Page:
Read Replicas

Deploy read-only databases across multiple regions, for lower latency and better resource management.

Read Replicas are additional databases that are kept in sync with your Primary database. You can read your data from a Read Replica, which helps with:

  • Load balancing: Read Replicas reduce load on the Primary database. For example, you can use a Read Replica for complex analytical queries and reserve the Primary for user-facing create, update, and delete operations.
  • Improved latency: For projects with a global user base, additional databases can be deployed closer to users to reduce latency.
  • Redundancy: Read Replicas provide data redundancy.

About Read Replicas

The database you start with when launching a Supabase project is your Primary database. Read Replicas are kept in sync with the Primary through a process called "replication." Replication is asynchronous to ensure that transactions on the Primary aren't blocked. There is a delay between an update on the Primary and the time that a Read Replica receives the change. This delay is called "replication lag."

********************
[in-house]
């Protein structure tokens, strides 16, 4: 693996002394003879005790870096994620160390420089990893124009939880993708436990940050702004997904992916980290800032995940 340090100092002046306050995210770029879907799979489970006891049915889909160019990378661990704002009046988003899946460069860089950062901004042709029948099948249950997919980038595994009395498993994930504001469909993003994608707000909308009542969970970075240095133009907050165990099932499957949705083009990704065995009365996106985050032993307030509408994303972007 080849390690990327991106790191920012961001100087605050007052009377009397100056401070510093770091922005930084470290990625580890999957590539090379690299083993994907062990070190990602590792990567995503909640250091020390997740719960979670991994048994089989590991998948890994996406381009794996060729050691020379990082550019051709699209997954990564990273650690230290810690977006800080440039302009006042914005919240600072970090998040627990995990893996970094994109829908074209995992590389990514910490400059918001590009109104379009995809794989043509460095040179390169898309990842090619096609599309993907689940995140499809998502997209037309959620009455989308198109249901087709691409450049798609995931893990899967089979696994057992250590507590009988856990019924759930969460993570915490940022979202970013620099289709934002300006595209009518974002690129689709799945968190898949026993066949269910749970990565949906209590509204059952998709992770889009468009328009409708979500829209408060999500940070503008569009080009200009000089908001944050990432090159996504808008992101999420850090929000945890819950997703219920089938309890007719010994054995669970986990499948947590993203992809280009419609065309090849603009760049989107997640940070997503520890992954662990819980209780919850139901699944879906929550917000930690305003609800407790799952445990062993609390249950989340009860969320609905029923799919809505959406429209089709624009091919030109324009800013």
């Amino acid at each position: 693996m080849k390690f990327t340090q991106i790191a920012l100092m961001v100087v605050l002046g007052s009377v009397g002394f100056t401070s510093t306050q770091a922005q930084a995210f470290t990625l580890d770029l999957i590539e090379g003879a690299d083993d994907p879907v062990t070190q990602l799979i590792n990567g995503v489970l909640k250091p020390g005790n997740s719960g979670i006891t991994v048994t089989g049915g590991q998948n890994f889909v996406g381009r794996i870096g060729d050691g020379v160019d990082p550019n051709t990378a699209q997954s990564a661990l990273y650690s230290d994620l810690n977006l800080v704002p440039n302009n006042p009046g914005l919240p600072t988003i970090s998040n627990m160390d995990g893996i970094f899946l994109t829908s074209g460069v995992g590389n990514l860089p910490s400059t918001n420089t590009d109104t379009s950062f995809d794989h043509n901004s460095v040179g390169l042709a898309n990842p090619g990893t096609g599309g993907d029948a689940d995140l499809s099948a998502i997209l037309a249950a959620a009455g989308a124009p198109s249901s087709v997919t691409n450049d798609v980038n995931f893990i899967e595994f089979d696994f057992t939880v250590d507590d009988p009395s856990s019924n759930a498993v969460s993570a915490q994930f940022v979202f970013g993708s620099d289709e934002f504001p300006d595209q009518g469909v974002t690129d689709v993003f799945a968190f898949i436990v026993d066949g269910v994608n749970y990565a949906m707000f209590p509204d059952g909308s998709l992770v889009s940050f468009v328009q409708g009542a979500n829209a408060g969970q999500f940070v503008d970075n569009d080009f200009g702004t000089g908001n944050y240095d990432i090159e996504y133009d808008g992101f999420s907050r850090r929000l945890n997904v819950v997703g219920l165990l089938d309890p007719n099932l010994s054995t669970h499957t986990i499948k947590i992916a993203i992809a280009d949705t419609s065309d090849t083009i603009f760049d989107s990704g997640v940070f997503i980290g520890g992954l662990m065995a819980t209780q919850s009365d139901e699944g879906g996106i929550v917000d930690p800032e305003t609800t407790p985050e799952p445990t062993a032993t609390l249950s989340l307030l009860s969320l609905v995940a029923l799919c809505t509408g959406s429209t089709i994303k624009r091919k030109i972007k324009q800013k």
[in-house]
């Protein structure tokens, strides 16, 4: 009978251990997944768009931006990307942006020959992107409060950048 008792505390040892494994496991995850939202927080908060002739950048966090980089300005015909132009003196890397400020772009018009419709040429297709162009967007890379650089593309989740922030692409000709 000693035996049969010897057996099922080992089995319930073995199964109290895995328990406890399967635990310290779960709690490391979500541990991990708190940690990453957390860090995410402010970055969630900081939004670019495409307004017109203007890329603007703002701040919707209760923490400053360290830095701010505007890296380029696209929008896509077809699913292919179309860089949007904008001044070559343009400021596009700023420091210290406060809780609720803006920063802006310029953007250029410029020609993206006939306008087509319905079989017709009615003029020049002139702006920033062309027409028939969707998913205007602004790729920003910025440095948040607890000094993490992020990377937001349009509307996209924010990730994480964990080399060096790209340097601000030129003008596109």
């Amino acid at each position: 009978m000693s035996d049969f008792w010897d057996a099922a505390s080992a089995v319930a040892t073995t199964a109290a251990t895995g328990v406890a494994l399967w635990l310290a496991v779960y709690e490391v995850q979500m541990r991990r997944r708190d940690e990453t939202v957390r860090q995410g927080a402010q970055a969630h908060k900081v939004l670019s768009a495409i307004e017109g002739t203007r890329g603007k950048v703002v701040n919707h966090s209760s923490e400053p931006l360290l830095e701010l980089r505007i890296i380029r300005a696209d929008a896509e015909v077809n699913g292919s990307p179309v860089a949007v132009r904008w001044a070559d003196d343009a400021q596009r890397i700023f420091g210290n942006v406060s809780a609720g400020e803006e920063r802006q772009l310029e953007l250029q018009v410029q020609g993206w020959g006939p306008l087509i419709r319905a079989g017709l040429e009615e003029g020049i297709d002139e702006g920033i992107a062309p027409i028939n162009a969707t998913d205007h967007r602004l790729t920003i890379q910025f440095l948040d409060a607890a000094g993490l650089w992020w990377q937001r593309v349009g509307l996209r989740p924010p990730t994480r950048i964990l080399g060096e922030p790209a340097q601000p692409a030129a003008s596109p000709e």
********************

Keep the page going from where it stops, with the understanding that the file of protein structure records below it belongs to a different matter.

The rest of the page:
You can only read data from a Read Replica. This is in contrast to a Primary database, where you can both read and write:

Read Replica---


Projects must meet these requirements to use Read Replicas:

  1. Running on AWS.
    • Support for projects on is coming.
  2. Running on at least a Small compute add-on.
    • Read Replicas are started on the same compute instance as the Primary to keep up with changes.
  3. Running on Postgres 15+.
  4. Using physical backups
    • Physical backups are automatically enabled if using PITR
    • If you're not using PITR, you'll be able to switch to physical backups as part of the Read Replica setup process. Note that physical backups can't be downloaded from the dashboard in the way logical backups can.

Getting started

To add a Read Replica, go to the Infrastructure Settings page in your dashboard. Each project can deploy up to two Read Replicas and all Read Replicas inherit the compute size of their Primary database.

Deploying a Read Replica

A Read Replica is deployed by using a physical backup as a starting point, and a combination of WAL file archives and direct replication from the Primary database to catch up. Both components may take significant time to complete. The duration of restoring from a physical backup is roughly dependent and directly related to the database size of your project. The time taken to catch up to the primary using WAL archives and direct replication is dependent on the level of activity on the Primary database; a more active database will produce a larger number of WAL files that will need to be processed.